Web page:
Christmas gift on a flatbed truck.
Christmas gift on a flatbed truck.

Truck drivers deliver Christmas

In the lead-up to the holidays, it’s important to remember that Santa can’t do it alone – truck drivers deliver a big part of Christmas. We often forget how much we rely on the transportation and logistics industry to get all the goods we need, but the holiday season is a good time to reflect on everything professional truck drivers do for us. During December and the months leading up to it, truck drivers are working extra hard to ensure that all of the goods we need for Christmas are on the shelves of our local stores. They play a crucial role in making the holidays a special time – and it’s about more than just gifts.

3 ways truck drivers deliver Christmas

Professional truck drivers are Santa’s busiest helpers

The classic story of jolly old Santa Claus driving his sleigh through the snowy night to deliver gifts all over world is wonderful, but it’s professional truck drivers who are working fervently all across North America to bring Christmas goods to families. Whether it’s the goods we purchase as gifts, the food that brings families together for holiday meals or the Christmas trees and decorations that enchant our homes. The motto of Ontario Trucking Association rings true: if you’ve got it, a truck brought it.

While professional truck drivers are always on the road, the lead-up to the holidays can be more challenging. There’s more traffic due to the holidays, the real risk of impaired drivers coming back from holiday celebrations and the beginning of winter weather that can bring about hazardous road conditions.

More than just gifts

The electronics, toys, clothes, food and every other type of gift we can imagine is usually what we give professional truck drivers credit for, but they also play a role in other important holiday traditions. One of the best known traditions is honouring a nearly 100-year-old friendship between the cities of Halifax and Boston.

The Halifax Explosion of 1917 was an unprecedented disaster that claimed thousands of lives and caused tens of millions of dollars in damage. Boston and other cities in New England played a critical role in providing disaster relief that Canada has not forgotten. That began the tradition of sending a giant Christmas tree from the forests of Nova Scotia to Boston as a token of appreciation and friendship. While the tradition stopped for a few decades, it was revived in 1970 and every year since a professional trucker driver has made the 1,100 kilometre trip from Halifax to Boston. And of course, Christmas trees from Canadian tree farms are delivered by truck drivers to locations all across the country.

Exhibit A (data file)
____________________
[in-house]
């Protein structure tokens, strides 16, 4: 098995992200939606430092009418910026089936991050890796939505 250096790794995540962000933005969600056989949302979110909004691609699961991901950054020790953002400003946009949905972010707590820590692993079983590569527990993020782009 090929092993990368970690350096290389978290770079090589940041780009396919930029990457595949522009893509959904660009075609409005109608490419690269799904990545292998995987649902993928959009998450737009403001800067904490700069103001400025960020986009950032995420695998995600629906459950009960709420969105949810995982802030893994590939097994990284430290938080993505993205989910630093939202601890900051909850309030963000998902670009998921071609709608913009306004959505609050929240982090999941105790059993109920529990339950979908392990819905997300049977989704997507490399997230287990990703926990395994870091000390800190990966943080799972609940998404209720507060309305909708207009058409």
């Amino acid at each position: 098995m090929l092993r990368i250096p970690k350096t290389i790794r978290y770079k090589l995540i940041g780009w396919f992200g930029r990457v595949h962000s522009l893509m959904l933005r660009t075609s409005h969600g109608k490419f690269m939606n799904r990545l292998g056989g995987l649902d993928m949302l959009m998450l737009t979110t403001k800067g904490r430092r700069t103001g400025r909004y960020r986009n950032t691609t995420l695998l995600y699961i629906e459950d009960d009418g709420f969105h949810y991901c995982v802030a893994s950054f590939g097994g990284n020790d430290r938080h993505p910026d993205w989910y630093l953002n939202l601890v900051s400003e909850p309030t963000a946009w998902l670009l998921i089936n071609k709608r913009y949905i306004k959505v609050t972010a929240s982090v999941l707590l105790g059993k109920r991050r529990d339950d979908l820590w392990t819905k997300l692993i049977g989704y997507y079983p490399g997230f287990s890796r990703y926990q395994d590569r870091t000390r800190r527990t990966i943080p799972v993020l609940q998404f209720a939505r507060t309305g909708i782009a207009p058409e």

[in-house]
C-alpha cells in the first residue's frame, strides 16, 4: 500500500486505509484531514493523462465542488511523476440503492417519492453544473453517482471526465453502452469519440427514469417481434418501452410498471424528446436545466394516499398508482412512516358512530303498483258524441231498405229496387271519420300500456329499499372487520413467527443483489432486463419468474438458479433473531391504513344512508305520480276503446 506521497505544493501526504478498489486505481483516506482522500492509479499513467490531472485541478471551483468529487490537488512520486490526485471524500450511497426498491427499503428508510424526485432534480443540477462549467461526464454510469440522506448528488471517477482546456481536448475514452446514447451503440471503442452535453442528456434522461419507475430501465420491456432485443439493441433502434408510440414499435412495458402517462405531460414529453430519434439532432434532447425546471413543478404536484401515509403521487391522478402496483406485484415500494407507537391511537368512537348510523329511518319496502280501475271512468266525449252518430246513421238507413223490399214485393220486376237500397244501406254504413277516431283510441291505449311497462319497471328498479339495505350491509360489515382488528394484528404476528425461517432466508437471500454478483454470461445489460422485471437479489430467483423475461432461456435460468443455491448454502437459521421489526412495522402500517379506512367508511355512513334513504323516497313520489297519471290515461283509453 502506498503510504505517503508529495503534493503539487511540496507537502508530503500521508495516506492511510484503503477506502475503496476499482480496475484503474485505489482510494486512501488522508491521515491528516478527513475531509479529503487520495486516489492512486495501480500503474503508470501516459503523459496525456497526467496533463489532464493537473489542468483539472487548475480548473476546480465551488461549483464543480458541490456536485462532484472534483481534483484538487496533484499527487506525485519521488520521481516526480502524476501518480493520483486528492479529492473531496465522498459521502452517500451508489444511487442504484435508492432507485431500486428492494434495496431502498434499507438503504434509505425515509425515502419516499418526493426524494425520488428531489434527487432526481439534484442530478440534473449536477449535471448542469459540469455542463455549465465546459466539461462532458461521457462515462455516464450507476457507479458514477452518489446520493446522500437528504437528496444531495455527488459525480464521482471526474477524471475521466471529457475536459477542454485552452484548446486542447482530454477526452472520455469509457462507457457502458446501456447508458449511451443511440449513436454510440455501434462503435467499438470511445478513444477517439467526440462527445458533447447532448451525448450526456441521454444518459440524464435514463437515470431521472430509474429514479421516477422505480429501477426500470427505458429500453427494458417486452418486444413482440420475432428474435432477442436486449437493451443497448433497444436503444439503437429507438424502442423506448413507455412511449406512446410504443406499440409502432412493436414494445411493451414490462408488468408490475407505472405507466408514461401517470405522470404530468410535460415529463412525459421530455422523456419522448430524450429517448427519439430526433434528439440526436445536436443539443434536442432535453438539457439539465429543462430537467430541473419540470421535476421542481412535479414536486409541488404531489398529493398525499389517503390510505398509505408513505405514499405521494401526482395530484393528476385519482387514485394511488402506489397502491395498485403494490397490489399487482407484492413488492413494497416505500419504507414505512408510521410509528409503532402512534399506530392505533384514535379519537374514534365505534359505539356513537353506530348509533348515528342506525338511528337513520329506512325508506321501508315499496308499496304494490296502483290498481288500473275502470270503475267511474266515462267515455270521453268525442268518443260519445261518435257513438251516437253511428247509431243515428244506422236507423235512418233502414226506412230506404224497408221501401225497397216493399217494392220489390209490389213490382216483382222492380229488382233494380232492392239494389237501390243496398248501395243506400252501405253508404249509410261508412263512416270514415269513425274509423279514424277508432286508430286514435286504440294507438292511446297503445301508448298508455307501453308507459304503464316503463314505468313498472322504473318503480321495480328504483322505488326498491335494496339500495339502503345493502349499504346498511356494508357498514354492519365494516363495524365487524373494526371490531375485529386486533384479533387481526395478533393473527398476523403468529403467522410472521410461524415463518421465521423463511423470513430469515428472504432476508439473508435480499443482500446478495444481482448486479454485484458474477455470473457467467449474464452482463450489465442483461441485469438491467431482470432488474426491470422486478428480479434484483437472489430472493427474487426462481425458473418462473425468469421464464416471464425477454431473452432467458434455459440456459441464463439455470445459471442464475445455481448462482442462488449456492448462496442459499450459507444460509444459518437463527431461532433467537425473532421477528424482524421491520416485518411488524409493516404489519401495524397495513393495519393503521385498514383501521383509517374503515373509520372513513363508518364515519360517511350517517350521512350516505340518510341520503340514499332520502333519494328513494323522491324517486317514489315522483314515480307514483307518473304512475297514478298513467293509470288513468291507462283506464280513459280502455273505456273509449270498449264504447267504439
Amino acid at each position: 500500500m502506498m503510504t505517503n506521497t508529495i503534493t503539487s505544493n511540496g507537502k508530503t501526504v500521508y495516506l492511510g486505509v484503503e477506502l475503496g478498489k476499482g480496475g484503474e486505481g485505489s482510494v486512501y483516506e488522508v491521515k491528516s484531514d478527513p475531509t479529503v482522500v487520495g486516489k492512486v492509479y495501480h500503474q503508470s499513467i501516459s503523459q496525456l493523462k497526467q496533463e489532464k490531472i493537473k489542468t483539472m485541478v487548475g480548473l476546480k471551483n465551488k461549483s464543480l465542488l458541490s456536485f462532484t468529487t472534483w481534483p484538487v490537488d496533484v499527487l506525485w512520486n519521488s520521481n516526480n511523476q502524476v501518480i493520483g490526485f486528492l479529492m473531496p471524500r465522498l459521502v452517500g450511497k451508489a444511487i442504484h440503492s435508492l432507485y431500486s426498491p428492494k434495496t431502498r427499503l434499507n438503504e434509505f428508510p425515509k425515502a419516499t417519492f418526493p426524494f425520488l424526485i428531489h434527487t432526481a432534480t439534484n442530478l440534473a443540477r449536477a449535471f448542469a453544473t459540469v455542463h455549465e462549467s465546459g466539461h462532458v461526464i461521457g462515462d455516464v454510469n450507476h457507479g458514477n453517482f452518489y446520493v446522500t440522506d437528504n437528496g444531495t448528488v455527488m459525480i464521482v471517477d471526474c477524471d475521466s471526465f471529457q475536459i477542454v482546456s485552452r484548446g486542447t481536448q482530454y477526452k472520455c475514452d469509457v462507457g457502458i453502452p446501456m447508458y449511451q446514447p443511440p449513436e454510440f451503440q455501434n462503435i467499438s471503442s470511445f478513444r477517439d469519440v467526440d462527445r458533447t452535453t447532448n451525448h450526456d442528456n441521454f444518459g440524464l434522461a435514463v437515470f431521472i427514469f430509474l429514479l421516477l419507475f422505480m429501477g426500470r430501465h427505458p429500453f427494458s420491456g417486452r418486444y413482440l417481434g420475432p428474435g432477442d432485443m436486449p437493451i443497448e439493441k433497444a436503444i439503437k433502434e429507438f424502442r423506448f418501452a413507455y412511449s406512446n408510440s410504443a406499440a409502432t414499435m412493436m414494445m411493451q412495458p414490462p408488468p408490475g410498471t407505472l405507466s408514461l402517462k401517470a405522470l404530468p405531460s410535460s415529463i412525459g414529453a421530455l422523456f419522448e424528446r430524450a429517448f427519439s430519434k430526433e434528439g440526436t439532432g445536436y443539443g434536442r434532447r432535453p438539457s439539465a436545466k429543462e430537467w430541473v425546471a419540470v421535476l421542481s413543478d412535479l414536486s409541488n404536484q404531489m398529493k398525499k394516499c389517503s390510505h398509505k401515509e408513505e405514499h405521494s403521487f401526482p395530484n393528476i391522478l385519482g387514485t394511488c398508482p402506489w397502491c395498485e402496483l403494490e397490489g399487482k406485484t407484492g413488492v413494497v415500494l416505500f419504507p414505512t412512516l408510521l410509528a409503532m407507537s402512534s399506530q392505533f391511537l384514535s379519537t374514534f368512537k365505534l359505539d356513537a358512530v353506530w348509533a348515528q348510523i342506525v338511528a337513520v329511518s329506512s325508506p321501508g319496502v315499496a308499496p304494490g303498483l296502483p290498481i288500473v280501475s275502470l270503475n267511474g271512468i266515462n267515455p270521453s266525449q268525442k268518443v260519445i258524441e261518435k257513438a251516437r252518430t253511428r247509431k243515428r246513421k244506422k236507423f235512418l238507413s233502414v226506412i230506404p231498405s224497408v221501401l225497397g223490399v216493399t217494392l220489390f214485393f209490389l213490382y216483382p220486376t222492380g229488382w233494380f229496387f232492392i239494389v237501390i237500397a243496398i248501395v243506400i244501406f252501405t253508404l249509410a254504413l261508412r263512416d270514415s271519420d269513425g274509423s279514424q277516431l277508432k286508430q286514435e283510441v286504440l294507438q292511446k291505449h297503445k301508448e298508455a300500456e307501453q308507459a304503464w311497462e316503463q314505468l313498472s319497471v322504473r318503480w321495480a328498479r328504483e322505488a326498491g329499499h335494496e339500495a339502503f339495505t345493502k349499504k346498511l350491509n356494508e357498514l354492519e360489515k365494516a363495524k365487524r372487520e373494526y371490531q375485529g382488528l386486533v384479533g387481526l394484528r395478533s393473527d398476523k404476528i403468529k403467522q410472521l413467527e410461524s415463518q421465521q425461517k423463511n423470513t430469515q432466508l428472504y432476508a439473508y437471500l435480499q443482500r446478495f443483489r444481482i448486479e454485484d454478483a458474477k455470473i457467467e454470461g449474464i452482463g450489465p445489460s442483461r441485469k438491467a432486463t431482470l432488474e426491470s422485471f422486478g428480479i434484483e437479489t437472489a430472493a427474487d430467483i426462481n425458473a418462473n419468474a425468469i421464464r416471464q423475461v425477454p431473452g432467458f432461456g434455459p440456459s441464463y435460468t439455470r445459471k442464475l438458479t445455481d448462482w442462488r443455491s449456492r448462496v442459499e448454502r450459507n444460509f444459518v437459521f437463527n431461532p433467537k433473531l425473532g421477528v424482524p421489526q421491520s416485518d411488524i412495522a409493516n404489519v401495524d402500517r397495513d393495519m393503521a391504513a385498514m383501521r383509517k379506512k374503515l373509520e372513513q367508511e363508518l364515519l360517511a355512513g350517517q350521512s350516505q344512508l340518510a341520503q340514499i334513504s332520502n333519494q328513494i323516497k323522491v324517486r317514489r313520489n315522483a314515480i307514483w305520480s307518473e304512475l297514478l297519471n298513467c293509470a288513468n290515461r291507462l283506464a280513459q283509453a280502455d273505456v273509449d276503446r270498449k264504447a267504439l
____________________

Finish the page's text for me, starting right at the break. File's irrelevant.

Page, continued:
The spirit of charity and giving

Of course, the holidays are about more than gifts, food and decorations. Truck drivers, their regional associations and trucking companies all play a role in the spirit of charity and giving that the holidays are all about. Here are just a few examples of the different ways that truck drivers are showing their charitable spirit.

  • In Surrey, British Columbia, truck drivers take part in the tradition of decorating their trucks for the Big Rigs for Kids event that follows the local Santa Claus parade. The impressive display of lights is followed by a community event that benefits the local food bank and fundraising for local charities.
  • In Alberta, members of the Fort McMurray community – who have been dealing with the aftermath of the devastating wildfires earlier this year – are receiving truck loads of Christmas decorations from all across the globe. These Christmas gifts will be distributed to 400 families across the region. This initiative was put together by community members with the help of trucking companies.
  • In Baden, Ontario, Erb Transport has partnered with NASCAR champion Scott Steckly to organize a holiday food drive. They will be accepting non-perishable food items at their 3 locations and deliver them to the Wilmot Family Resource Centre’s Food Bank. Erb has also sent a truckload of food items to the Alberta Food Banks in the aftermath of the Fort Mac wildfires.

These are just a few examples of how professional truck drivers and trucking companies are working hard to bring extra cheer over the holidays. In next week’s blog article, we’ll suggest some ways we can show our appreciation for truckers this holiday season.

This blog is provided for information only and is not a substitute for professional advice. We make no representations or warranties regarding the accuracy or completeness of the information and will not be responsible for any loss arising out of reliance on the information.

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